Kremlin dismisses mass burial discoveries in Ukraine as 'lies'

Spokesman Dmitry Peskov said that Russia would 'stand up for the truth in this story'



Photo: Reuters
Photo: Reuters

By AFP

Published: Tue 20 Sep 2022, 3:43 PM

On Monday, the Kremlin denied its forces were responsible for large-scale killings in east Ukraine and accused Kyiv of fabricating its discoveries of mass graves in recaptured territory.

In the latest incident spurring fears of an atomic emergency, Ukraine said Russian rockets landed dangerously close to a nuclear power station in southern Ukraine.

Ukraine recaptured Izyum and other towns in the east this month, crippling Kremlin supply routes and bringing fresh claims of Russian atrocities with the discovery of hundreds of graves — some containing multiple bodies.

"These are lies," Kremlin spokesman Dmitry Peskov told reporters on Monday. Moscow, he said, "will stand up for the truth in this story".

Fighting in the northeast rages on. The streets were strewn with broken glass, spent cartridge casings, and the discarded remains of ration packs issued by both forces.

Most of the fire was outgoing, with Ukrainian tanks and artillery targeting Russian positions on the west side of the town, over a mess of broken bridges. A column of smoke rose in the distance.

At the entrance to the town, cowering from the sounds of Ukrainian tank shells passing overhead towards Russian lines, civilians gathered to hitch rides or join buses to head out into safer Ukrainian territory.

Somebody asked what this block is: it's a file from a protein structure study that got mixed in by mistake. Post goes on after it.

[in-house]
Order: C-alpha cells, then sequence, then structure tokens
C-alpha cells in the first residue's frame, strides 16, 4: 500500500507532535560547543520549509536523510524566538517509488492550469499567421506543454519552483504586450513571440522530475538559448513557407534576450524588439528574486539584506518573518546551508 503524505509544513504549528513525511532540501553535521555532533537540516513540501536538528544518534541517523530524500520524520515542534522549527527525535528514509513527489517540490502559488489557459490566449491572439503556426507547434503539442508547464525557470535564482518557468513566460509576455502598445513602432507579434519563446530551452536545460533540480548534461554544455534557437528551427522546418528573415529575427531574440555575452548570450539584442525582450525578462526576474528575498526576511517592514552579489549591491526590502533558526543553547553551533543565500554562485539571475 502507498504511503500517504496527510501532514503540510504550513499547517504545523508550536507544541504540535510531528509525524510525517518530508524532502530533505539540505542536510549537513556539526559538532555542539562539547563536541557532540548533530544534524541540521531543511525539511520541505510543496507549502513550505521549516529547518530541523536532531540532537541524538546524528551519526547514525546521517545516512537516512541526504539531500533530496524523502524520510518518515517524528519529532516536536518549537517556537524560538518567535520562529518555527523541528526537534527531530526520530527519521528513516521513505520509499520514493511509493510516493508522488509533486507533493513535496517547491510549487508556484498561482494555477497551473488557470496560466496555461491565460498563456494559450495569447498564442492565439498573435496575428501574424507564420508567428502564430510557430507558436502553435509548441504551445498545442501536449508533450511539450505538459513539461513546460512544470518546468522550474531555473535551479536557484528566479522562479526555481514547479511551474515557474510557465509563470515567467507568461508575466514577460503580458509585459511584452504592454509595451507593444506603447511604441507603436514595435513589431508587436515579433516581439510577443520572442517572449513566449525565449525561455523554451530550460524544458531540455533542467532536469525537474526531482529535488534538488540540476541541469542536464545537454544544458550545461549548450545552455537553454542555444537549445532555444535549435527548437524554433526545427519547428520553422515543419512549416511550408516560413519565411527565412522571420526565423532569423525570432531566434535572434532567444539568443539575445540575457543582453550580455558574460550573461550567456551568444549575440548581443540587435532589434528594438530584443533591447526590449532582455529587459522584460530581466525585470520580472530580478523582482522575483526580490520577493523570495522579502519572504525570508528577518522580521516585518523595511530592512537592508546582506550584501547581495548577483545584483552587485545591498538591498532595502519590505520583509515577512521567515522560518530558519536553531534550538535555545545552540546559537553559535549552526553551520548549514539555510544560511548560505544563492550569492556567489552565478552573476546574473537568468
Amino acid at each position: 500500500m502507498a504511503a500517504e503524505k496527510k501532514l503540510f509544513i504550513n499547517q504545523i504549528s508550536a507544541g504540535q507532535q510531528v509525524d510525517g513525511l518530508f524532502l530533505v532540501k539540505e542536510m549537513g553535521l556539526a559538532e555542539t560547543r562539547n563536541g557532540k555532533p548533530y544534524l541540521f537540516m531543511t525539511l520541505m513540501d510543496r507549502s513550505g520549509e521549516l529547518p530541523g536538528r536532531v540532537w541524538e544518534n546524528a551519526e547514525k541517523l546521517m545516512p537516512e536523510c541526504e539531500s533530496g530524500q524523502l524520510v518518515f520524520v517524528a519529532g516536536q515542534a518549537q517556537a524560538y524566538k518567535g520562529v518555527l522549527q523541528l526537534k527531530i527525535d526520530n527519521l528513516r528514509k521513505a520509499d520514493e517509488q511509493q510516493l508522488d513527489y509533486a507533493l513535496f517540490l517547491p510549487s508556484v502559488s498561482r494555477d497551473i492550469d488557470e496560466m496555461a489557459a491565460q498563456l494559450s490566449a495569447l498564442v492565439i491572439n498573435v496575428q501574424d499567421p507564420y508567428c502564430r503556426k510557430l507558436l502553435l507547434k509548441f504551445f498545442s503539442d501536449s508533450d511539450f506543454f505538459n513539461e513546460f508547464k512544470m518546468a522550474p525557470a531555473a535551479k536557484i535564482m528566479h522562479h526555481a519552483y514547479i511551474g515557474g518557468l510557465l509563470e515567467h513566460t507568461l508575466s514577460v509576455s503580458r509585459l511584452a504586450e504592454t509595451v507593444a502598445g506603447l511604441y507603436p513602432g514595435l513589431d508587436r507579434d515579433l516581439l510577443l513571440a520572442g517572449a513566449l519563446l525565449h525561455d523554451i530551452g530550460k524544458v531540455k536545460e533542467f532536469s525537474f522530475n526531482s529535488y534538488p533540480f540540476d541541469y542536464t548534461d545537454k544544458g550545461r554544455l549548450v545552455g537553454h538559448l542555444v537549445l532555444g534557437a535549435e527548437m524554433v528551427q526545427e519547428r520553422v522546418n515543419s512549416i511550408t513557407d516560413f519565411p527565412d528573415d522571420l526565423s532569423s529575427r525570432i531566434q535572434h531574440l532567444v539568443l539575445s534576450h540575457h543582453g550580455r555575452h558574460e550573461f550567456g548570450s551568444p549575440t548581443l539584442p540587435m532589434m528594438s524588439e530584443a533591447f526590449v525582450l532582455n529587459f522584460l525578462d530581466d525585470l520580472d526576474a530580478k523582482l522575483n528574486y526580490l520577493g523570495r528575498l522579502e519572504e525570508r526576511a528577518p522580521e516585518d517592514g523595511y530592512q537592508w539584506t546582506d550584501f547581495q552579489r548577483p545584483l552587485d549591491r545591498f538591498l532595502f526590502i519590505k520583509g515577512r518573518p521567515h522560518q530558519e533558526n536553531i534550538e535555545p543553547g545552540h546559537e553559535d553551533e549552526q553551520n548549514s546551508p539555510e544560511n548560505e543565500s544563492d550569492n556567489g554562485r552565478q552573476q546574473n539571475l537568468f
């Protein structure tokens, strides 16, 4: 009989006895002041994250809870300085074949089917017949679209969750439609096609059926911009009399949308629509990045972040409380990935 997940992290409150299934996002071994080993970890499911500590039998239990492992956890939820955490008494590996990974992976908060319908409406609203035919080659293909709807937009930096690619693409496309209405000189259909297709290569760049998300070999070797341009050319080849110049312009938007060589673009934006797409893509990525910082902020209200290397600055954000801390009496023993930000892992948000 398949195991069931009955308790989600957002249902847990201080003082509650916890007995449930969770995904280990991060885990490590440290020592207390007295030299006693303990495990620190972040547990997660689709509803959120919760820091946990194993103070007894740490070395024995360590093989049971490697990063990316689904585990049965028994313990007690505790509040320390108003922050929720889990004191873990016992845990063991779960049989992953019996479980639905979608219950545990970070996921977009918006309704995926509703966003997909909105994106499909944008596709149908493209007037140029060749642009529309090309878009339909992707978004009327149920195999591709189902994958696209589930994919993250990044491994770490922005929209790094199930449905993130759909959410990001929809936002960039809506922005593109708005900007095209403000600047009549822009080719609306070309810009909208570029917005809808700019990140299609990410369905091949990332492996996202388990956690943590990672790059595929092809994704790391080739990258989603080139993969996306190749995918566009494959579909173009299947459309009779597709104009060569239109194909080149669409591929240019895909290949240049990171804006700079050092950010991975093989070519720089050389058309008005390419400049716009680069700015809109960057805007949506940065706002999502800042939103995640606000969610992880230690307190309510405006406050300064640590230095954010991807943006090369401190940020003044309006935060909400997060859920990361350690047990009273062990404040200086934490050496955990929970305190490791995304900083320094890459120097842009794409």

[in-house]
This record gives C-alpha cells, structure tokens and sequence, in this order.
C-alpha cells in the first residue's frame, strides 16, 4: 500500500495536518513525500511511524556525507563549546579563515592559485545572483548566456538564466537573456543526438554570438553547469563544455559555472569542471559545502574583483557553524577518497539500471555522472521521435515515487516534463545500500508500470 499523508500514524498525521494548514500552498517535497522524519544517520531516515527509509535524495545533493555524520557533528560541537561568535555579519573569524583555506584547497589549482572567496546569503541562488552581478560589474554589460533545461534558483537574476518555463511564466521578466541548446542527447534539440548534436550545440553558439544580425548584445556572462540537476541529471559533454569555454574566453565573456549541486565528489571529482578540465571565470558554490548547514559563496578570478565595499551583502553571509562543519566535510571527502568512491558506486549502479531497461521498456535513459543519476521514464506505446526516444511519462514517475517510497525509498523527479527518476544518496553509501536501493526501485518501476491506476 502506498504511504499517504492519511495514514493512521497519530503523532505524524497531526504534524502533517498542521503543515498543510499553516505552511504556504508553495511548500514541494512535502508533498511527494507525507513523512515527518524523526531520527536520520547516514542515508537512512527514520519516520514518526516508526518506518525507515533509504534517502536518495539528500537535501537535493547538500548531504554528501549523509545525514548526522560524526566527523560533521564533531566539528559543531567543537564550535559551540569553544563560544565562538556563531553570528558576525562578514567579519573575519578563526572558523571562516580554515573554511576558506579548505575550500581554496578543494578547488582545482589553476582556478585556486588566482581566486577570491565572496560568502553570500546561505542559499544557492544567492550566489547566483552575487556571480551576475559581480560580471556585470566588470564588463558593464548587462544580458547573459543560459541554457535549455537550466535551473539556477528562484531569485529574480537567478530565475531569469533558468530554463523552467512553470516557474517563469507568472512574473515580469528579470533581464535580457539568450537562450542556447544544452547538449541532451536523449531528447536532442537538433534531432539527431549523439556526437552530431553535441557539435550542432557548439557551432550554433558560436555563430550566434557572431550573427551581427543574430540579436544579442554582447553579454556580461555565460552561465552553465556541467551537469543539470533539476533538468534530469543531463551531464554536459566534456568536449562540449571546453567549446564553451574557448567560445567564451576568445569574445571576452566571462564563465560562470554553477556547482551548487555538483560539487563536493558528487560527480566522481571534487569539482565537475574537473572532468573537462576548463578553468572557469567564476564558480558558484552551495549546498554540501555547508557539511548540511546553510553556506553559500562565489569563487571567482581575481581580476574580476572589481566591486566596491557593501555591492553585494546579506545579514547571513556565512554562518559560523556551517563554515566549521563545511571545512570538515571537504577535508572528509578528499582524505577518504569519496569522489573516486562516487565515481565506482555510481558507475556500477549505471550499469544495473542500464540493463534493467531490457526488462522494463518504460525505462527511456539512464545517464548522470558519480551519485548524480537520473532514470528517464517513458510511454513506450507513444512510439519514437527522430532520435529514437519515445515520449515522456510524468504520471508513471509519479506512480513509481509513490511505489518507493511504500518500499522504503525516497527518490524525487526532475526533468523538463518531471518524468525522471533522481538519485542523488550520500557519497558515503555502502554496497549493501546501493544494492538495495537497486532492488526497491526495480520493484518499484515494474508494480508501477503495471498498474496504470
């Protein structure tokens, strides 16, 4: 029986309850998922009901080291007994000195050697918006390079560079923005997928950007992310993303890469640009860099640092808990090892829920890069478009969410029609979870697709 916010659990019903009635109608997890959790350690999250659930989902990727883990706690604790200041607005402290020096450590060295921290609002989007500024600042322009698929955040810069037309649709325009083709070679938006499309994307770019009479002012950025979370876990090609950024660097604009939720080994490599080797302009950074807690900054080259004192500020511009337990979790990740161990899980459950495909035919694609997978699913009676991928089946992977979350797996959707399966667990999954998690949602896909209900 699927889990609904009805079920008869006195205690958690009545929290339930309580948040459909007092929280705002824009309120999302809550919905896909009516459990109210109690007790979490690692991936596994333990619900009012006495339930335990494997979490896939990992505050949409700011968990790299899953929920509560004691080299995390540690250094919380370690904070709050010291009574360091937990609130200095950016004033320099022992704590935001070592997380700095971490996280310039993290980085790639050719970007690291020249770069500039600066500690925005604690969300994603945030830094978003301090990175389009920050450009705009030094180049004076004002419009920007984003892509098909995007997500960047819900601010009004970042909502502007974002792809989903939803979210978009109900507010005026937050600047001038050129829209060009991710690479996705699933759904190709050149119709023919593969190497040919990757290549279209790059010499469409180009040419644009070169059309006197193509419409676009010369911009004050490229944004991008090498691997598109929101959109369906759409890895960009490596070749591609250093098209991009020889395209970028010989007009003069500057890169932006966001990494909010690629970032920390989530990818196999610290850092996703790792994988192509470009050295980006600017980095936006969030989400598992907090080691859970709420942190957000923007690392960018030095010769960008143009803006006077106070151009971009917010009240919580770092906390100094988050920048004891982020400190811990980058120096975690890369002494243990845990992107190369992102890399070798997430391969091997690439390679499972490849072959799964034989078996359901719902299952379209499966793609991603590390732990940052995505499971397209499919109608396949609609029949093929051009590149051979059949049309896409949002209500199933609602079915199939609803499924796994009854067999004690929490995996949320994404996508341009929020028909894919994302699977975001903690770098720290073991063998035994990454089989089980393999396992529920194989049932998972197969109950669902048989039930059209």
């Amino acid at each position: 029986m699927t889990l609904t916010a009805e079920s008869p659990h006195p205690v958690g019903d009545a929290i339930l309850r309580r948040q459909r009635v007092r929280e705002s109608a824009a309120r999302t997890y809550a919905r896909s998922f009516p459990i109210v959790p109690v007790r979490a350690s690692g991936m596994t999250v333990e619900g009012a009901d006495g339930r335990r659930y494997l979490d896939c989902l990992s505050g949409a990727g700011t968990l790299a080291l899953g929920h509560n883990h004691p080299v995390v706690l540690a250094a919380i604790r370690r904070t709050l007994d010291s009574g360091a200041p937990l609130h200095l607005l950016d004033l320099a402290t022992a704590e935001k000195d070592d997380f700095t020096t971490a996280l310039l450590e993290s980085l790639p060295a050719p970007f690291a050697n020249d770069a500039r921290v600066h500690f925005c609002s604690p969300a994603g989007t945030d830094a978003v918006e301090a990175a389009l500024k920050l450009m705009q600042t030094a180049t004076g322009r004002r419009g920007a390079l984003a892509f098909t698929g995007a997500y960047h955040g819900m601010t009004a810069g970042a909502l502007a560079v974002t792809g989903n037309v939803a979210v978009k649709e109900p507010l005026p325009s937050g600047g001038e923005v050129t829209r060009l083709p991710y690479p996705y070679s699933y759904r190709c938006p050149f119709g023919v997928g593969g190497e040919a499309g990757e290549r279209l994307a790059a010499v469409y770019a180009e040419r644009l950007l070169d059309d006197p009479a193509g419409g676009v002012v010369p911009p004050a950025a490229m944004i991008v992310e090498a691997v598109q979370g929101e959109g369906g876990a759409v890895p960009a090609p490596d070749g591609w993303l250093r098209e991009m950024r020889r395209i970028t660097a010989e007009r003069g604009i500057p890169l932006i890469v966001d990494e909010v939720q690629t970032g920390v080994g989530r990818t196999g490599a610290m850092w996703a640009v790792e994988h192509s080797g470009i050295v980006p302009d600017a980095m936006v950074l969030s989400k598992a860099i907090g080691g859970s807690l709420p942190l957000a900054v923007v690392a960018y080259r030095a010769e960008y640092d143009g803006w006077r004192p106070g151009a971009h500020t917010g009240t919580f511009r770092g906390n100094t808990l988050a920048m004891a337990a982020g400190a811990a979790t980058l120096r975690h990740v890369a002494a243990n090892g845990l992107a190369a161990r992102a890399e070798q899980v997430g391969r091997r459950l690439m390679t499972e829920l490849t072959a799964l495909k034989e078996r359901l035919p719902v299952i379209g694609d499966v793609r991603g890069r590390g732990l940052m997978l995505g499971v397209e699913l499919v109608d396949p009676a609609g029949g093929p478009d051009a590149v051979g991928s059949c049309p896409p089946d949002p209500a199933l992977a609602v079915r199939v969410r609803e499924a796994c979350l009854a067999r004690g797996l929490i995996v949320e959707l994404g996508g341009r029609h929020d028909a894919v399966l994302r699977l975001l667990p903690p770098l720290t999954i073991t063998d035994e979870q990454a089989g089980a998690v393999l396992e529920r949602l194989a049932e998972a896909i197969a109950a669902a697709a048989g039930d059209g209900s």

"It was impossible to stay where we were living," said 56-year-old Lyudmyla, who braved the constant crack of shells to cross the Oskil river from the disputed east bank to the relative safety of the west.

"There was incoming fire not just every day, but literally every hour. It's very tough there, on the other bank of the river."

Russian-backed authorities in east Ukraine said a "punitive" strike by Kyiv's forces had killed more than a dozen people and wounded more, in the separatist stronghold of Donetsk.

The rebel head of the region claimed that the strike was "deliberate" and said it would "not go unpunished".

A court in the neighbouring rebel-held region of Lugansk meanwhile sentenced two employees of the Organization for Security and Cooperation in Europe to 13 years on treason charges.

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Ukraine will be "very high on the agenda" when world leaders formally begin meeting in New York on Tuesday for the United Nations General Assembly, said the European Union's foreign policy chief.

"There are many other problems, we know, but the war in Ukraine has been sending shockwaves around the world," Josep Borrell said, after meeting EU foreign ministers on the eve of the UN gathering, which Zelensky is to address by video.


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